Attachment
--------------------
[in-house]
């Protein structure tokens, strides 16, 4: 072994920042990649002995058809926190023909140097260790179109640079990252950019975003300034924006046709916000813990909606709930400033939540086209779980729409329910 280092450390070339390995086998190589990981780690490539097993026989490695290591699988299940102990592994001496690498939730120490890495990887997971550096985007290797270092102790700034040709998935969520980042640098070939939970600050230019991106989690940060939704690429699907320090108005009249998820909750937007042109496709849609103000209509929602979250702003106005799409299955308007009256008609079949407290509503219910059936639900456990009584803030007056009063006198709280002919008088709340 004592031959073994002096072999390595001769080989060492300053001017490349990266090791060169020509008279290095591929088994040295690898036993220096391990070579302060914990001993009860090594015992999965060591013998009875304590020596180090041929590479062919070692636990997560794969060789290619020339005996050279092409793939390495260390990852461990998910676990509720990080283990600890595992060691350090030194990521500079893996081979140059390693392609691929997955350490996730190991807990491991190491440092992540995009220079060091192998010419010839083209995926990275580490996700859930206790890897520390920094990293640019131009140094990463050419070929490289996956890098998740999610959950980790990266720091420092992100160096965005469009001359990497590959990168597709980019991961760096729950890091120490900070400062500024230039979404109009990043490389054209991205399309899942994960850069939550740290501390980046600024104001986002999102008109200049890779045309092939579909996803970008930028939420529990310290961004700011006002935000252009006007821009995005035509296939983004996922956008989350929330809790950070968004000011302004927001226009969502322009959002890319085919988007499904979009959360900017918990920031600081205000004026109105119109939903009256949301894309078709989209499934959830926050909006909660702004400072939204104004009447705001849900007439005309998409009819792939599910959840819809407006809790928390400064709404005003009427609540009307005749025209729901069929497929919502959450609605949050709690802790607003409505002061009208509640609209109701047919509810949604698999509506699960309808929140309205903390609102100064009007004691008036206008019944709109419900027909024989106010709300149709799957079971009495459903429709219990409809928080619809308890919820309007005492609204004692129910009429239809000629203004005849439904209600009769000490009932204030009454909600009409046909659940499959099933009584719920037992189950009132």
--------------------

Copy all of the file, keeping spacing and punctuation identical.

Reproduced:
[in-house]
């Protein structure tokens, strides 16, 4: 072994920042990649002995058809926190023909140097260790179109640079990252950019975003300034924006046709916000813990909606709930400033939540086209779980729409329910 280092450390070339390995086998190589990981780690490539097993026989490695290591699988299940102990592994001496690498939730120490890495990887997971550096985007290797270092102790700034040709998935969520980042640098070939939970600050230019991106989690940060939704690429699907320090108005009249998820909750937007042109496709849609103000209509929602979250702003106005799409299955308007009256008609079949407290509503219910059936639900456990009584803030007056009063006198709280002919008088709340 004592031959073994002096072999390595001769080989060492300053001017490349990266090791060169020509008279290095591929088994040295690898036993220096391990070579302060914990001993009860090594015992999965060591013998009875304590020596180090041929590479062919070692636990997560794969060789290619020339005996050279092409793939390495260390990852461990998910676990509720990080283990600890595992060691350090030194990521500079893996081979140059390693392609691929997955350490996730190991807990491991190491440092992540995009220079060091192998010419010839083209995926990275580490996700859930206790890897520390920094990293640019131009140094990463050419070929490289996956890098998740999610959950980790990266720091420092992100160096965005469009001359990497590959990168597709980019991961760096729950890091120490900070400062500024230039979404109009990043490389054209991205399309899942994960850069939550740290501390980046600024104001986002999102008109200049890779045309092939579909996803970008930028939420529990310290961004700011006002935000252009006007821009995005035509296939983004996922956008989350929330809790950070968004000011302004927001226009969502322009959002890319085919988007499904979009959360900017918990920031600081205000004026109105119109939903009256949301894309078709989209499934959830926050909006909660702004400072939204104004009447705001849900007439005309998409009819792939599910959840819809407006809790928390400064709404005003009427609540009307005749025209729901069929497929919502959450609605949050709690802790607003409505002061009208509640609209109701047919509810949604698999509506699960309808929140309205903390609102100064009007004691008036206008019944709109419900027909024989106010709300149709799957079971009495459903429709219990409809928080619809308890919820309007005492609204004692129910009429239809000629203004005849439904209600009769000490009932204030009454909600009409046909659940499959099933009584719920037992189950009132």